“I think the most important thing is to just get the kids to sweat a little,” Hart said. “To just be involved with it mentally. I don’t think it’s going to give us some huge, physical edge to do a couple workouts online. But, I do think mentally, just to be involved (helps). Some of these kids have never played for me, not many, but some. Just to get them to hear my voice and see my face, it’s important.”

Cony’s Zack Whitney collects a face full of ice from Gardiner’s Jon Flynn during a game last season in Hallowell. Staff photo by Andy Molloy Buy this Photo

Cony did manage to hit the ice at the Ice Vault in Hallowell on Monday afternoon. While coach Shawn Johnson said the workout went well, he already has a mix of kids who are not playing this season over COVID-19 safety concerns.

“It went as well as it could go,” Johnson said. “I’ve got a couple kids not playing because of (COVID), actually. I’ve got some kids who are pretty nervous about it, so they are not playing. Then, I have two other kids who are out quarantining right now, it’s just like, holy smokes. It’s just a whole other thing to worry about. You worry about all kinds of stuff (with players), whether it’s grades, getting in trouble, you name it. Now, it’s a whole other thing where everybody is on the edge, like ‘When’s it going to happen to us?’ or ‘Who’s going to get it? How’s it going to spread? When’s it going to shut down?’ It seems like that’s always in the back of your mind.”

Maranacook’s Vita Scott competes in the Alpine event in a Kennebec Valley Athletic Conference ski meet last season at Titcomb Mountain in Farmington. Morning Sentinel photo by Michael G. Seamans

Maranacook Alpine ski coach Ronn Gifford was able to lead his team through a workout Monday in Readfield, and was thrilled just to be able to get members of his team together.

“What we’re going to do is, a little bit shorter (timed) practices, but a little higher intensity and minimize time together, but make it as effective as possible,” Gifford said. “I had a few kids missing the first day, which is pretty normal. But, in general, everyone was there, was psyched to be there, psyched to be together and we had a good leg workout day for us.”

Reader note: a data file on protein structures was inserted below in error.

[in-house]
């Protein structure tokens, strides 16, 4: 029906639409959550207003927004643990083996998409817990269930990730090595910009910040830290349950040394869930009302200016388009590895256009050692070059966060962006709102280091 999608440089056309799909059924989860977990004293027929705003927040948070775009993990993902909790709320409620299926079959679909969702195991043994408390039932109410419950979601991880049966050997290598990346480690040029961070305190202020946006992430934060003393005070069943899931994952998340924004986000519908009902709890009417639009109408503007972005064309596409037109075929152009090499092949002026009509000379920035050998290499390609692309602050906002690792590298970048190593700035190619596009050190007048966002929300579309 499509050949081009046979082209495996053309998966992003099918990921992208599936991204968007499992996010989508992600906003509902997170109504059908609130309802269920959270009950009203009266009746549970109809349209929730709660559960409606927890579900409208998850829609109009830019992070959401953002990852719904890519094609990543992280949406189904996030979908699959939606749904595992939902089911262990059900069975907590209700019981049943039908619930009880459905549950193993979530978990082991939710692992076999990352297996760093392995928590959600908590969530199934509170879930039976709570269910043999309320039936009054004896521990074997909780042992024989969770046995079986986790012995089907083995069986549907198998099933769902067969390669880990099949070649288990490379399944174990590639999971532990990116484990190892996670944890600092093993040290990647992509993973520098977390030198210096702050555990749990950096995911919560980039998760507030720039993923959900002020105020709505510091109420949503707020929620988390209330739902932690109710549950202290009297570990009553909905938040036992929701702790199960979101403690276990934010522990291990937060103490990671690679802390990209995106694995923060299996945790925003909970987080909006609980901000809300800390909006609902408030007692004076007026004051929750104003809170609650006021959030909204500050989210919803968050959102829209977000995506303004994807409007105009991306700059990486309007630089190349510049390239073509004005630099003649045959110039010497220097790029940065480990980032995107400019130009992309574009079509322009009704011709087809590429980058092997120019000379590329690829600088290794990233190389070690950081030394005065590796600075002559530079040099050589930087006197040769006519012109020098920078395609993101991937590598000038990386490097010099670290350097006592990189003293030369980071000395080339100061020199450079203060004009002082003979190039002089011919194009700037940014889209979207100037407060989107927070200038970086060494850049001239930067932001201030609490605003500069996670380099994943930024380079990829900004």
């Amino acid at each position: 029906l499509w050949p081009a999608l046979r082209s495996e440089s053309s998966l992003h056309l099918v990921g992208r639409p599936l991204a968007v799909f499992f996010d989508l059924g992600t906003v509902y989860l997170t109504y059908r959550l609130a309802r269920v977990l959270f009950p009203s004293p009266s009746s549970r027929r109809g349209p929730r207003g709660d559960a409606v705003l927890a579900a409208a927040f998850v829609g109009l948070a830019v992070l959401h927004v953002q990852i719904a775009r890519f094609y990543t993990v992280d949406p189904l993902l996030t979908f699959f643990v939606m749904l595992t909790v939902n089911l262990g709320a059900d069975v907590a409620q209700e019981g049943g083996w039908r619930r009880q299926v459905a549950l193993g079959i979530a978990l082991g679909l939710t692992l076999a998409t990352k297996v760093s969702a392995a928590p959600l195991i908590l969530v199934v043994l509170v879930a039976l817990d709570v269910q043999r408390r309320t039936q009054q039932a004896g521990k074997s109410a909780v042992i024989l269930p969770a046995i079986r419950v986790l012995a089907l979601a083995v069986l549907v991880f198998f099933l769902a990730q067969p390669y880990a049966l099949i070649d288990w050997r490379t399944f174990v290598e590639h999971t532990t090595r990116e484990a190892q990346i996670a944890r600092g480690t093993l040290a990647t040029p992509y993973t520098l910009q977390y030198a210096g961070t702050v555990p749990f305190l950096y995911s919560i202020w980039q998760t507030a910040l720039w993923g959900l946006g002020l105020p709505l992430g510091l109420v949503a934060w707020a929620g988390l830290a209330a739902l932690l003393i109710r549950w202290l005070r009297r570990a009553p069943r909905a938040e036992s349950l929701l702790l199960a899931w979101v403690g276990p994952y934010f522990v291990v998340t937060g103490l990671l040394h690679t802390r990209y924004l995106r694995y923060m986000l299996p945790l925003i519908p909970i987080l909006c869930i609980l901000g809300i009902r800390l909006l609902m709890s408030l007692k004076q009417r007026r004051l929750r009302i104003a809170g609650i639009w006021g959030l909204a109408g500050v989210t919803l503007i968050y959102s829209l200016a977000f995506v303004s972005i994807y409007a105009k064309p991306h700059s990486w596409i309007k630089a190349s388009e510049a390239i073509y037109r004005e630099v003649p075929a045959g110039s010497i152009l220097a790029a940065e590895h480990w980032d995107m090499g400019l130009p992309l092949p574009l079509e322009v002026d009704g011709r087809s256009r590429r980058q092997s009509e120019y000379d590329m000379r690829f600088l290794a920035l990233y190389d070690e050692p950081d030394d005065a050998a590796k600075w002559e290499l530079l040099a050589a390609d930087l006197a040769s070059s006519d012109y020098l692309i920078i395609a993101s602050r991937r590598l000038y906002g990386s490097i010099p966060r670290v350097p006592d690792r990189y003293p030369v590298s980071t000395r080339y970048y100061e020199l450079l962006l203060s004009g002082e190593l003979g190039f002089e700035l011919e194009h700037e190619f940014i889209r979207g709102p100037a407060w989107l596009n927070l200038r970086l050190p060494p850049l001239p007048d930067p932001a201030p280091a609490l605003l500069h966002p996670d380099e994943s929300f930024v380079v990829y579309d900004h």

Messalonskee indoor track coach Matt Holman did not lead his team through a workout on Monday. In fact, no Messalonskee team had a workout Monday, as the school district decided to wait an additional week before starting workouts.

“I’ve got mixed feelings,” Holman said. “We want everyone to be safe. For me and our coaching staff, we feel the safety of the students is of obvious and utmost importance. The ability for them to stay in school is hugely important. I would hate to push the envelope, cause some sort of spike in numbers, and then have school go remote for any longer than necessary. I don’t want to say we’re used to (the situation), but we’re understanding and we’re accepting (taking a) back seat on this one.”

Holman said he’s been impressed with what the school district was able to do with fall sports, and hopes that will continue into the winter season.

“Messalonskee has done a great job advocating for the athletes and working with the coaching staff to stay within the guidelines, stay within the rules and allow for some semblance of a season,” Holman said. “(To give) an opportunity for athletes to hone their skills, better their craft, and give them an activity to be a part of.”

 

Dave Dyer — 621-5610

[email protected]

Twitter: @Dave_Dyer